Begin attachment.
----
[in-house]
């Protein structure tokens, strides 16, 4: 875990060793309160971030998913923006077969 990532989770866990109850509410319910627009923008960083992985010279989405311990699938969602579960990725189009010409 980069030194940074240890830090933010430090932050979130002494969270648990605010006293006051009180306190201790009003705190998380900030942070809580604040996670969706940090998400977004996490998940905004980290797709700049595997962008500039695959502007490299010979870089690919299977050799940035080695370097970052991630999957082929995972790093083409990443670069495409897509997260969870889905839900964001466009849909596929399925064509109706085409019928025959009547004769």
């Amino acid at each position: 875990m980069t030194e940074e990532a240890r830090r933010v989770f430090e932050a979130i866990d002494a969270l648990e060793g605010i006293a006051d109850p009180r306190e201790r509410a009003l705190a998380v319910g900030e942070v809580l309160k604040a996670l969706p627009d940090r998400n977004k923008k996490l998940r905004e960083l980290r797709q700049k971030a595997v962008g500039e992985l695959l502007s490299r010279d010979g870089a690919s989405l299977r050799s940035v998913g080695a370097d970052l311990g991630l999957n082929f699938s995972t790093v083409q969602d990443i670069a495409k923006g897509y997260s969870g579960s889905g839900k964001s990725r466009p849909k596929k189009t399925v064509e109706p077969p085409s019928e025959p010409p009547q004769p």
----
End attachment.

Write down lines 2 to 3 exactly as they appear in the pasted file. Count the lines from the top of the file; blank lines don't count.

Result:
């Protein structure tokens, strides 16, 4: 875990060793309160971030998913923006077969 990532989770866990109850509410319910627009923008960083992985010279989405311990699938969602579960990725189009010409 980069030194940074240890830090933010430090932050979130002494969270648990605010006293006051009180306190201790009003705190998380900030942070809580604040996670969706940090998400977004996490998940905004980290797709700049595997962008500039695959502007490299010979870089690919299977050799940035080695370097970052991630999957082929995972790093083409990443670069495409897509997260969870889905839900964001466009849909596929399925064509109706085409019928025959009547004769």
């Amino acid at each position: 875990m980069t030194e940074e990532a240890r830090r933010v989770f430090e932050a979130i866990d002494a969270l648990e060793g605010i006293a006051d109850p009180r306190e201790r509410a009003l705190a998380v319910g900030e942070v809580l309160k604040a996670l969706p627009d940090r998400n977004k923008k996490l998940r905004e960083l980290r797709q700049k971030a595997v962008g500039e992985l695959l502007s490299r010279d010979g870089a690919s989405l299977r050799s940035v998913g080695a370097d970052l311990g991630l999957n082929f699938s995972t790093v083409q969602d990443i670069a495409k923006g897509y997260s969870g579960s889905g839900k964001s990725r466009p849909k596929k189009t399925v064509e109706p077969p085409s019928e025959p010409p009547q004769p």